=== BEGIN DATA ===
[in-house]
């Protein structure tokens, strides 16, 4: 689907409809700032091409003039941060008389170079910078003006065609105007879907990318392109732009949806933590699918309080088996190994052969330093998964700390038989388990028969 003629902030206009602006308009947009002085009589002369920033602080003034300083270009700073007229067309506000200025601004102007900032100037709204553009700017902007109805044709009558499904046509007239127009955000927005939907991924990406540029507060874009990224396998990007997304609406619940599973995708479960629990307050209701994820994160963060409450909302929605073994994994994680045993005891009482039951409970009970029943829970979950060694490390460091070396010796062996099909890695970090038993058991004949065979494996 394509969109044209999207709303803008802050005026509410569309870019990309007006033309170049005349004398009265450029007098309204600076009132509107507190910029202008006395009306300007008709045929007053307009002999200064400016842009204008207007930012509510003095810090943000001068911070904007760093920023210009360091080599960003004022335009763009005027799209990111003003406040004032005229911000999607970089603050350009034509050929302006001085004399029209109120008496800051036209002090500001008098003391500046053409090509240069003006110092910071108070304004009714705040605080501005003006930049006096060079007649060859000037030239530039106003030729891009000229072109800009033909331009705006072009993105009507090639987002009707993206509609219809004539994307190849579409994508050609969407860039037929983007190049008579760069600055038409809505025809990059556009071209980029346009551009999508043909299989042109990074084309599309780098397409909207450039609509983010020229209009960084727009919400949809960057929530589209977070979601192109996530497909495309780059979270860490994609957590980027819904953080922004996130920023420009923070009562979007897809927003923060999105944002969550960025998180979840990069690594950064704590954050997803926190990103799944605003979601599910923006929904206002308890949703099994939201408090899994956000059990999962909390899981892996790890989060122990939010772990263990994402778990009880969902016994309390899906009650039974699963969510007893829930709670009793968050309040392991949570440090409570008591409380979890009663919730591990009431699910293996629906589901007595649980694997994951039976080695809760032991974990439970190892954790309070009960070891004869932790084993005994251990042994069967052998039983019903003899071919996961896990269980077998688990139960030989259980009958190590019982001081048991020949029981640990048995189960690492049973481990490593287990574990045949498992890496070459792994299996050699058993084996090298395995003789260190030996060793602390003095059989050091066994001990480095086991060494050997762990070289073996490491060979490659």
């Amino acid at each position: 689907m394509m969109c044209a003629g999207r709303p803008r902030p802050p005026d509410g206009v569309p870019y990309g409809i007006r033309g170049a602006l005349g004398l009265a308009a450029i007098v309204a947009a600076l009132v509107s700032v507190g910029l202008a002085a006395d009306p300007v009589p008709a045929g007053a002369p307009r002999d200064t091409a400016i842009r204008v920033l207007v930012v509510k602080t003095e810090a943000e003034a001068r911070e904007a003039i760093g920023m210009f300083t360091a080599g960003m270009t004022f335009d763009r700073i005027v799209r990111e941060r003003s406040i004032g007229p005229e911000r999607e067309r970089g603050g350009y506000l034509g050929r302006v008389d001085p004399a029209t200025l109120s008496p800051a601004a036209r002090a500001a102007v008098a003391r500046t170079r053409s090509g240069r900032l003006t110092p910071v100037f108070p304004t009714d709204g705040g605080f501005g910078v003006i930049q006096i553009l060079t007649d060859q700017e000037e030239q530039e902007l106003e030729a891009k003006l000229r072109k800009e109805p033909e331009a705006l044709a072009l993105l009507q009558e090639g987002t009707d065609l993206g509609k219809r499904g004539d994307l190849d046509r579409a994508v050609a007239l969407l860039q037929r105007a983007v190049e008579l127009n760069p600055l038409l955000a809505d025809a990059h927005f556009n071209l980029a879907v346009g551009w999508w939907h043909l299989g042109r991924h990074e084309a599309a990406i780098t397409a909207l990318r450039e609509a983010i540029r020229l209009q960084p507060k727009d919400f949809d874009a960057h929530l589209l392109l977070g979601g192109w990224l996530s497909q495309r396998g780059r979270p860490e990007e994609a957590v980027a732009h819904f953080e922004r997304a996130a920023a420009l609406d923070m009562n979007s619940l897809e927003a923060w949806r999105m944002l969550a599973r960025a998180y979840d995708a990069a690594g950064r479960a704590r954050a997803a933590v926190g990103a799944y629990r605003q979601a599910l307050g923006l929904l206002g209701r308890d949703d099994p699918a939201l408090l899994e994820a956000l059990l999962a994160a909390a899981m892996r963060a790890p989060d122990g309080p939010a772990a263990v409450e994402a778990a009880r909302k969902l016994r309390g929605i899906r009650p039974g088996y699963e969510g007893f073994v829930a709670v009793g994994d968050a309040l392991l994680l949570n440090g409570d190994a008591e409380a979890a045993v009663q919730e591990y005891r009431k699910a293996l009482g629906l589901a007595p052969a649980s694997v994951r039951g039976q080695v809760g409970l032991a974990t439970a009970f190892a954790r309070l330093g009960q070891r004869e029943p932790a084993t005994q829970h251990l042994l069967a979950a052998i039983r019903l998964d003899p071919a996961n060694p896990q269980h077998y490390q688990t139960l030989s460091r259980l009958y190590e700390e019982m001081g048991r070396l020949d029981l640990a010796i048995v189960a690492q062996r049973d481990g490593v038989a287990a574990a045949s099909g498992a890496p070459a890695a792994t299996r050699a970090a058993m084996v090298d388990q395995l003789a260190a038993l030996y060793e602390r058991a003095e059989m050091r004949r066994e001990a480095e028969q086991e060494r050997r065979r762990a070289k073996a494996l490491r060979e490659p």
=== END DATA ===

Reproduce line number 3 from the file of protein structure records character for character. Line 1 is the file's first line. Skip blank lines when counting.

């Amino acid at each position: 689907m394509m969109c044209a003629g999207r709303p803008r902030p802050p005026d509410g206009v569309p870019y990309g409809i007006r033309g170049a602006l005349g004398l009265a308009a450029i007098v309204a947009a600076l009132v509107s700032v507190g910029l202008a002085a006395d009306p300007v009589p008709a045929g007053a002369p307009r002999d200064t091409a400016i842009r204008v920033l207007v930012v509510k602080t003095e810090a943000e003034a001068r911070e904007a003039i760093g920023m210009f300083t360091a080599g960003m270009t004022f335009d763009r700073i005027v799209r990111e941060r003003s406040i004032g007229p005229e911000r999607e067309r970089g603050g350009y506000l034509g050929r302006v008389d001085p004399a029209t200025l109120s008496p800051a601004a036209r002090a500001a102007v008098a003391r500046t170079r053409s090509g240069r900032l003006t110092p910071v100037f108070p304004t009714d709204g705040g605080f501005g910078v003006i930049q006096i553009l060079t007649d060859q700017e000037e030239q530039e902007l106003e030729a891009k003006l000229r072109k800009e109805p033909e331009a705006l044709a072009l993105l009507q009558e090639g987002t009707d065609l993206g509609k219809r499904g004539d994307l190849d046509r579409a994508v050609a007239l969407l860039q037929r105007a983007v190049e008579l127009n760069p600055l038409l955000a809505d025809a990059h927005f556009n071209l980029a879907v346009g551009w999508w939907h043909l299989g042109r991924h990074e084309a599309a990406i780098t397409a909207l990318r450039e609509a983010i540029r020229l209009q960084p507060k727009d919400f949809d874009a960057h929530l589209l392109l977070g979601g192109w990224l996530s497909q495309r396998g780059r979270p860490e990007e994609a957590v980027a732009h819904f953080e922004r997304a996130a920023a420009l609406d923070m009562n979007s619940l897809e927003a923060w949806r999105m944002l969550a599973r960025a998180y979840d995708a990069a690594g950064r479960a704590r954050a997803a933590v926190g990103a799944y629990r605003q979601a599910l307050g923006l929904l206002g209701r308890d949703d099994p699918a939201l408090l899994e994820a956000l059990l999962a994160a909390a899981m892996r963060a790890p989060d122990g309080p939010a772990a263990v409450e994402a778990a009880r909302k969902l016994r309390g929605i899906r009650p039974g088996y699963e969510g007893f073994v829930a709670v009793g994994d968050a309040l392991l994680l949570n440090g409570d190994a008591e409380a979890a045993v009663q919730e591990y005891r009431k699910a293996l009482g629906l589901a007595p052969a649980s694997v994951r039951g039976q080695v809760g409970l032991a974990t439970a009970f190892a954790r309070l330093g009960q070891r004869e029943p932790a084993t005994q829970h251990l042994l069967a979950a052998i039983r019903l998964d003899p071919a996961n060694p896990q269980h077998y490390q688990t139960l030989s460091r259980l009958y190590e700390e019982m001081g048991r070396l020949d029981l640990a010796i048995v189960a690492q062996r049973d481990g490593v038989a287990a574990a045949s099909g498992a890496p070459a890695a792994t299996r050699a970090a058993m084996v090298d388990q395995l003789a260190a038993l030996y060793e602390r058991a003095e059989m050091r004949r066994e001990a480095e028969q086991e060494r050997r065979r762990a070289k073996a494996l490491r060979e490659p």